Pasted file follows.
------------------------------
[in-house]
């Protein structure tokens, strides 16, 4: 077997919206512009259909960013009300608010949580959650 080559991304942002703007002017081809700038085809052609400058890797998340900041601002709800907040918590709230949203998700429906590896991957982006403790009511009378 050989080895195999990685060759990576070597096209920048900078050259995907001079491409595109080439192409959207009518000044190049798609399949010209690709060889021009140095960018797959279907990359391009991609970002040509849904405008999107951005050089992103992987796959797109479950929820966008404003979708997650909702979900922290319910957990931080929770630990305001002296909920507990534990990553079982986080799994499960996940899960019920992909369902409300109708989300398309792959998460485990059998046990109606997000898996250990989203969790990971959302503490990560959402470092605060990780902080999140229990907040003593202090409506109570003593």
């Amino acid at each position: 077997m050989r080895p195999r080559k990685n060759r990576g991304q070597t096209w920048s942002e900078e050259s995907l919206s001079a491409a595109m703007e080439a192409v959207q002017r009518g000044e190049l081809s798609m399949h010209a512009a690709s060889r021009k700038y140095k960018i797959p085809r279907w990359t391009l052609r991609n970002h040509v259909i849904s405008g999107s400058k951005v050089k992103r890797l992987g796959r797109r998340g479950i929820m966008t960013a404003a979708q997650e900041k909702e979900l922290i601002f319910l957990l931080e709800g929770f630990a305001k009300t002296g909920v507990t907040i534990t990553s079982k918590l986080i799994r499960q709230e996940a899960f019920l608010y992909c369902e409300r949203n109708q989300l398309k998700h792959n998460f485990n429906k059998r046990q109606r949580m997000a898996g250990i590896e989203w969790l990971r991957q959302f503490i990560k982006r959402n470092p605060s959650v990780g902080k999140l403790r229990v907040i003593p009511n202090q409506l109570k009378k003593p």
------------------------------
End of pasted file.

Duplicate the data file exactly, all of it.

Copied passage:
[in-house]
């Protein structure tokens, strides 16, 4: 077997919206512009259909960013009300608010949580959650 080559991304942002703007002017081809700038085809052609400058890797998340900041601002709800907040918590709230949203998700429906590896991957982006403790009511009378 050989080895195999990685060759990576070597096209920048900078050259995907001079491409595109080439192409959207009518000044190049798609399949010209690709060889021009140095960018797959279907990359391009991609970002040509849904405008999107951005050089992103992987796959797109479950929820966008404003979708997650909702979900922290319910957990931080929770630990305001002296909920507990534990990553079982986080799994499960996940899960019920992909369902409300109708989300398309792959998460485990059998046990109606997000898996250990989203969790990971959302503490990560959402470092605060990780902080999140229990907040003593202090409506109570003593």
């Amino acid at each position: 077997m050989r080895p195999r080559k990685n060759r990576g991304q070597t096209w920048s942002e900078e050259s995907l919206s001079a491409a595109m703007e080439a192409v959207q002017r009518g000044e190049l081809s798609m399949h010209a512009a690709s060889r021009k700038y140095k960018i797959p085809r279907w990359t391009l052609r991609n970002h040509v259909i849904s405008g999107s400058k951005v050089k992103r890797l992987g796959r797109r998340g479950i929820m966008t960013a404003a979708q997650e900041k909702e979900l922290i601002f319910l957990l931080e709800g929770f630990a305001k009300t002296g909920v507990t907040i534990t990553s079982k918590l986080i799994r499960q709230e996940a899960f019920l608010y992909c369902e409300r949203n109708q989300l398309k998700h792959n998460f485990n429906k059998r046990q109606r949580m997000a898996g250990i590896e989203w969790l990971r991957q959302f503490i990560k982006r959402n470092p605060s959650v990780g902080k999140l403790r229990v907040i003593p009511n202090q409506l109570k009378k003593p």